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DICKSON, George Arthur Hamilton

Born: 1853
Died: 1918 02 16

Architect



List of Structures


References

'More suited to soldiery than architecture ... a clever draughtsman who let his gift lie low, pursuing a life of glamour' (Building Mar 1918:152). Dickson was born in London, the son of Rev GDW Dickson, vicar of St James the Less, Westminster. This church was built by GE Street in 1859 and Dickson was sent to train in Street's office. He was with Street for five years, transferring his articles to Sir Arthur Blomfield in 1884 on Street's death. In 1888 he passed the RIBA examination. In 1890 he came to the Transvaal where he worked as surveyor for the Anglican Diocese in Pretoria and Johannesburg from 1891 to 1892. By 1899 he had designed a number of buildings in Pretoria of which at least two were on Church Square. These were The Bank of Africa (later Central Chambers and since demolished) on the corner of Bureau Lane and the Natal Bank on the opposite side of this Lane; they closely resembled each other but were neatly dissimilar as well. In 1897 he was listed working in Johannesburg. At some point he appears to have been in partnership with RM CAMPBELL & F EMLEY in Pretoria (cf CAMPBELL, EMLEY & DICKSON). In 1899 his address was the Rand Club. He enlisted during the Anglo-Boer War, won several medals and was promoted to the rank of Major, and took part in the relief of Ladysmith. His health seems to have suffered as he spent the period 1900 to 1901 as an invalid. After the war he returned to Johannesburg where he practised on his own account. He worked in association with R McCOWAT in 1904 and in 1906 (cf DICKSON & McCOWAT). Before 1905 he was President of the Transvaal Institute of Architects, re-elected in 1907. He was a member of the first elected Town Council of Johannesburg and was on the Council for the RIBA examinations in South Africa from 1907 to 1908. By 1911 he was in partnership with F Emley (cf LECK, EMLEY & DICKSON, although Leck had died in 1907) in Johannesburg. According to Emley, Dickson was one of the best-trained architects in the Transvaal in about 1890 but did not exercise these advantages, spending too much time soldiering and jostling for high offices. He was apparently popularly known as 'Lord George' by his colleagues and was one time captain of the Rand Polo Club. Correspondence concerning the competition for the Pretoria Post Office (1908) survives in the PWD archives (Transvaal) in which some of Dickson's attitudes towards architecture are revealed. BAKER, STUCKE and Walter REID having been proposed adjudicators of the competition, Dickson (then President of the Transvaal Institute of Architects) wrote to Charles MURRAY 'you asked me to give you my views ... I should like four selected designs to be sent Home to Sir Aston Webb or Collcutt for the final selection. Local men may be somewhat out of date in their ideas of what constitutes the best in Architecture - according to the Modern School which advocates a reticence in design which is out of fashion here but which is particularly desirable in a public building' (Public Works Department 122/3253, letter dated 17 Sep 1907). It is of interest that Dickson suggested Collcutt since, like Dickson, Collcutt had been in Street's office and was President of the RIBA at the time Dickson wrote; Taylor (Service 1975:447) describes TE Collcutt as 'a picturesque Classicist', descriptive of Dickson's work. By December 1907 Dickson had intimated to Murray that he, Dickson, should be happy to act as an adjudicator but the suggestion was not taken up. Dickson was listed in partnership with Emley until 1913 after which he again joined up on the outbreak of the First World War and took part in the Gallipoli landing. He appears never to have returned to South Africa after this war. He had a distinguished war record and died in Torquay, England from an illness he picked up during the war. Dickson was the first South African architect to win the Royal Order.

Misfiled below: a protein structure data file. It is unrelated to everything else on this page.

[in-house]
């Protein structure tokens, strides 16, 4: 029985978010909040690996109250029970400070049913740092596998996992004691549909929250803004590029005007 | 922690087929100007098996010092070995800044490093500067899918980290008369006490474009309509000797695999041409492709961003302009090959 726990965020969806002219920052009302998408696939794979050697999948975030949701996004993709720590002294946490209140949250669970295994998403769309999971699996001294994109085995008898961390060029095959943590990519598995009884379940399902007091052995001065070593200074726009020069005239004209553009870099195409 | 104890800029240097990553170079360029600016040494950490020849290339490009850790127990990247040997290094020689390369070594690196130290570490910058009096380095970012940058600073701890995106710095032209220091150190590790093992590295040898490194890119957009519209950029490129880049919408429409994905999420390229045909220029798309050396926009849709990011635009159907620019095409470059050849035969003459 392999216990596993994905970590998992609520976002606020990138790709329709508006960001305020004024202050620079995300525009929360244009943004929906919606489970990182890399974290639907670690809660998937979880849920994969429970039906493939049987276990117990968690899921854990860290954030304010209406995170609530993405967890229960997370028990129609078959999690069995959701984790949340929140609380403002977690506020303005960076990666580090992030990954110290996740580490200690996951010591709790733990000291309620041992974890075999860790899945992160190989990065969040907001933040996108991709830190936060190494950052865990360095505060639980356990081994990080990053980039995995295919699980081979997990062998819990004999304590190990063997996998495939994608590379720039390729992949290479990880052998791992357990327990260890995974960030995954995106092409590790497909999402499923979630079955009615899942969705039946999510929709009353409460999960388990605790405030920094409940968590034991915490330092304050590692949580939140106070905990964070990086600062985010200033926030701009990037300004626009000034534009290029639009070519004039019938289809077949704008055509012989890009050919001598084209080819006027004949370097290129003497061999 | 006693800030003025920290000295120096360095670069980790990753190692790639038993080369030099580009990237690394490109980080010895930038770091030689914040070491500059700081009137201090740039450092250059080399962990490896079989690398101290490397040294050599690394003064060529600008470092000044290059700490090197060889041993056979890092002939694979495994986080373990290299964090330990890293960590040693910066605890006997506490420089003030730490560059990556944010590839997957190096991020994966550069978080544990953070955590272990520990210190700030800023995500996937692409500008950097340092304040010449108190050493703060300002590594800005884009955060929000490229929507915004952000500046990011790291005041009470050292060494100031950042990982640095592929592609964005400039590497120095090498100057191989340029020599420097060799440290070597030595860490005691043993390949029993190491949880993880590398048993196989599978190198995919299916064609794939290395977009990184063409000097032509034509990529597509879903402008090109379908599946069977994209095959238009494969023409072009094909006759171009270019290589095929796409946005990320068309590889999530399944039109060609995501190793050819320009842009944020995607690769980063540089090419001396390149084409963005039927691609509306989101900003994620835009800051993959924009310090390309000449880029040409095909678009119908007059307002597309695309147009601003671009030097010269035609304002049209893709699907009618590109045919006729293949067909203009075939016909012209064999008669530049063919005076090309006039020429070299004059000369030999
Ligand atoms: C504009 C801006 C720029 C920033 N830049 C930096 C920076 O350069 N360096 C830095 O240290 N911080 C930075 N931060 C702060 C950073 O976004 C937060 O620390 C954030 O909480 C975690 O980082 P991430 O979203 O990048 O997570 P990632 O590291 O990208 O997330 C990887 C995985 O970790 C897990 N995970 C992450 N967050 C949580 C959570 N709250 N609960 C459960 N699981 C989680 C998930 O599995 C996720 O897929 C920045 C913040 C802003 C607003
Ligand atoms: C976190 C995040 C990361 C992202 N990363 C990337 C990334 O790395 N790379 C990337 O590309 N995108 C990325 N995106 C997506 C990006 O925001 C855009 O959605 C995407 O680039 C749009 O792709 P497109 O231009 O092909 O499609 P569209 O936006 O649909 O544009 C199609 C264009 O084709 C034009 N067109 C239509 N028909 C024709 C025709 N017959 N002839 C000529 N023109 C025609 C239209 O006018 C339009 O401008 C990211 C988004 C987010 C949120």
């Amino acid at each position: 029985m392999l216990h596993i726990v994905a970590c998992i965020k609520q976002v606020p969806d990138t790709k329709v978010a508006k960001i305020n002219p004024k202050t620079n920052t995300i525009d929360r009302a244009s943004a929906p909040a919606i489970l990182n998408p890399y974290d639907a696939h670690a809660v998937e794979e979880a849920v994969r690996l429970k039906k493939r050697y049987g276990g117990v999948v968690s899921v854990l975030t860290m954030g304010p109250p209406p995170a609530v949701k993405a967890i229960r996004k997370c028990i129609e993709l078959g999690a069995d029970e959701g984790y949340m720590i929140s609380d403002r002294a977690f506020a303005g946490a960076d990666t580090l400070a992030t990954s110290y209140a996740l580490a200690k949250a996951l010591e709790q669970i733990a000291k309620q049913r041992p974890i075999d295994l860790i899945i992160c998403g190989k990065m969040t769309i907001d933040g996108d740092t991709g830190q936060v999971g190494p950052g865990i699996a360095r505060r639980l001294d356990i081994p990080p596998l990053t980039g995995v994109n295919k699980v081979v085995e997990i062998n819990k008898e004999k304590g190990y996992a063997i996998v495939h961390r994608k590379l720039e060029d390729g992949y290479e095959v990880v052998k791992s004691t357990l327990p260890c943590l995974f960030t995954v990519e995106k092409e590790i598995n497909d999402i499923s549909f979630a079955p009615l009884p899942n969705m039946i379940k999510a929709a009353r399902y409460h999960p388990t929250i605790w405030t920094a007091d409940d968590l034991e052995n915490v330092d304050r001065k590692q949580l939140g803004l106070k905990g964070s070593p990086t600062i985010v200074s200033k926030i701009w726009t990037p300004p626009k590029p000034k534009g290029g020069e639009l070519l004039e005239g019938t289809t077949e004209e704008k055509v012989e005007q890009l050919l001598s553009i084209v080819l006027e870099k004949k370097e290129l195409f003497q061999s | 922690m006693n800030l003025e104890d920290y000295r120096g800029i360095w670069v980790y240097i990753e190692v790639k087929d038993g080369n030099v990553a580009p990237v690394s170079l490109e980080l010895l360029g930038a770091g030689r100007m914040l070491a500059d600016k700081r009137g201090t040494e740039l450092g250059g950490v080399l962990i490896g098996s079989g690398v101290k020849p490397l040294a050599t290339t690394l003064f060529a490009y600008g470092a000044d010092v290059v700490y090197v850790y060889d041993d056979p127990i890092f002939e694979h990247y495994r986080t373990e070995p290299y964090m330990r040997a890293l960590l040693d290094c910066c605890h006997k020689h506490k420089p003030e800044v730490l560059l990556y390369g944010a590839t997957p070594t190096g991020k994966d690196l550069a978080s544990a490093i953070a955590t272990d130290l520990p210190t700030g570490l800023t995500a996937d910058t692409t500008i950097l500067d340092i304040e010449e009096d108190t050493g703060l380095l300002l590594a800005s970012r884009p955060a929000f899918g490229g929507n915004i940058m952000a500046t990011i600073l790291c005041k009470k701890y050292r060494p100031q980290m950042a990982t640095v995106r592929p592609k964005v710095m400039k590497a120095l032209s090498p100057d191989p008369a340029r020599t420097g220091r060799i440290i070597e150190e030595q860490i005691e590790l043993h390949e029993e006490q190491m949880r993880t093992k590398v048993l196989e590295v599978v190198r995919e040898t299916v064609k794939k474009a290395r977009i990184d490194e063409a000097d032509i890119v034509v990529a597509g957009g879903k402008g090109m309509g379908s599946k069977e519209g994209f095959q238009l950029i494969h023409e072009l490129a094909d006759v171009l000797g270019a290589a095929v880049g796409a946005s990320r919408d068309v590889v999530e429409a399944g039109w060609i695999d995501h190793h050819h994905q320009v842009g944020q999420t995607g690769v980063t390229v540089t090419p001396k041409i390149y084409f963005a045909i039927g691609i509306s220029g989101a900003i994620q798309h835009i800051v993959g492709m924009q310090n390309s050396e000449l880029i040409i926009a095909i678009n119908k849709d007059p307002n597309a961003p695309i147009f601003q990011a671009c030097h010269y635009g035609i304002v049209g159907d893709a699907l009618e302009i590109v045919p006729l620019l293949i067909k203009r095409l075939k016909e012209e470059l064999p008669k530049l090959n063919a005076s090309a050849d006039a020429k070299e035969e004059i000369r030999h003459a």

There is also a listing of this practitioner on the Dictionary of Scottish Architects.

ARIBA 1888; FRIBA 1905. (Afr Archt Jun 1911:21; Anglo-African WW 1907; ARIBA nom papers (1888); Brown 1969; Building Mar 1918:152, obits; FRIBA nom papers (1905); Jnl ATA Mar 1917:599; Longland's Jhb & SAR dir 1897; Men, Tvl 1905:122; Picton-Seymour 1977; RIBA Jnl 1917-18:120-1; SAAE&S Jnl Aug 1906:156-8; SAAE&S Jnl Oct 1906:3; SAWW 1908, 1910; Service 1975; TAD MHG 35936; UTD 1911, 1913)

Publ: Domestic architecture, Proceedings of SAAE&A 1892-4:113-8; South African architects and the RIBA, SAAE&S Jnl Jun 1907: 151-52.

All truncated references not fully cited in 'References' are those of Joanna Walker's original text and cited in full in the 'Bibliography' entry of the Lexicon.